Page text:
On New Year’s Day, NASA’s New Horizons spacecraft made history after skimming past the Kuiper Belt Object (KBO) Ultima Thule. A few days later, scientists received their first close-up image of the distant world, a blurry picture that validated the long-debated notion that Ultima Thule sported a ‘snowman’-like structure. But fast-forward to today, and NASA is already sharing an even better image.
New Horizons was approximately 17,000 miles away from Ultima Thule when it grabbed the initial image, but it wouldn’t be the last. Clearer and more detailed images were captured as the spacecraft got closer to Ultima Thule, but downloading them would prove time-consuming. New Horizons is now more than 4.13 billion miles away from Earth, and as you might come to expect, this small detail adds quite a bit of data latency to the two-way communication line.
Image Credit: NASA/JHU-APL/SWRI
The latest image, shown above, was captured by New Horizons’ wide-angle Multicolor Visible Imaging Camera (MVIC) on the spacecraft’s Ralph instrument from approximately 4,200 miles away – that’s about four times closer than before. Given the circumstances, NASA can calculate that the image boasts a resolution of 440 feet per pixel.
Related: These are the images of Pluto that New Horizons captured during its previous historical fly-by
NASA scientists modified the original image with photo-editing software to improve its sharpness, a process that intensifies the body’s surface details to make them more discernible. Some of the most visible features are the large impressions at the top of Ultima Thule in the image. It remains to be seen if these are impact craters or if other processes were responsible for their formation. Another notable detail is the bright ‘collar’ appearing between the larger and smaller lobes that encompass the ‘snowman’-like structure.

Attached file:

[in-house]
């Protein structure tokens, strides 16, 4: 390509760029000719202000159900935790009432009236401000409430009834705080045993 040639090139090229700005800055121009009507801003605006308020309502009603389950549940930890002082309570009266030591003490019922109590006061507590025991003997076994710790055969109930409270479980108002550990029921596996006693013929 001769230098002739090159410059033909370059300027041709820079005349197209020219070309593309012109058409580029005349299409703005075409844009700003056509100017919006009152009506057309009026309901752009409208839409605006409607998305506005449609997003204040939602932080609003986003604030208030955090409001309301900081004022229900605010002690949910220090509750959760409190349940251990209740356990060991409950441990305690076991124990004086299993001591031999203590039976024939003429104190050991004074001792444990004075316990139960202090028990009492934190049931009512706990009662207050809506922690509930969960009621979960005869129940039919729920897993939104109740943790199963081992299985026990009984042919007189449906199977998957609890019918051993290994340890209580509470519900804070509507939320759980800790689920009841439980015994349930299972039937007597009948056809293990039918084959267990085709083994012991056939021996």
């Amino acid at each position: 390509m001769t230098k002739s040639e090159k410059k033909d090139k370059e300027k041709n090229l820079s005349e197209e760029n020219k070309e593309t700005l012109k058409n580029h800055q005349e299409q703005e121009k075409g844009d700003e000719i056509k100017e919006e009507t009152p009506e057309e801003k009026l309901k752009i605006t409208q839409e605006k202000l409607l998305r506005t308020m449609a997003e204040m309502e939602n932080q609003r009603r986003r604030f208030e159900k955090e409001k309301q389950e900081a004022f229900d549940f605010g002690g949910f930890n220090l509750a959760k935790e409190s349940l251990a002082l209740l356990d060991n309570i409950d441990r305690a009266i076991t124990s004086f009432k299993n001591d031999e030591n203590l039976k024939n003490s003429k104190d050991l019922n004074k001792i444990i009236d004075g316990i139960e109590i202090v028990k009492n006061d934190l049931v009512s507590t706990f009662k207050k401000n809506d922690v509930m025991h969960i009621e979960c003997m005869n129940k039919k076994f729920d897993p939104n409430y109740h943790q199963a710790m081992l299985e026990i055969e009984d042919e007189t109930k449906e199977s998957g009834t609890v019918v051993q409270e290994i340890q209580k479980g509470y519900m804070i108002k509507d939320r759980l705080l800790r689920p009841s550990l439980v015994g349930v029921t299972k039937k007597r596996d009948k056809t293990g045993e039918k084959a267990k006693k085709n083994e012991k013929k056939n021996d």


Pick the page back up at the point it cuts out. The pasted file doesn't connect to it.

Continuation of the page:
Astronomers remain puzzled about how Ultima Thule formed, but several theories exist. One of the most probable of those proposes that the two lobes came together during a low-speed collision; this would have prevented the bodies from shattering upon impact. Instead, they became conjoined as we see here.
"This new image is starting to reveal differences in the geologic character of the two lobes of Ultima Thule, and is presenting us with new mysteries as well," said Alan Stern, the Principal Investigator of the New Horizons mission. "Over the next month, there will be better color and better resolution images that we hope will help unravel the many mysteries of Ultima Thule."
Related: A near-twin of New Horizons' Ralph instrument will be used to study Jupiter's Trojan asteroids
In case you were wondering, New Horizons did capture higher resolution images of Ultima Thule during its fly-by initiative, but it’ll be a while longer before scientists on Earth receive them due to the latency. The next batch of images should arrive in just a few more weeks, so stay tuned!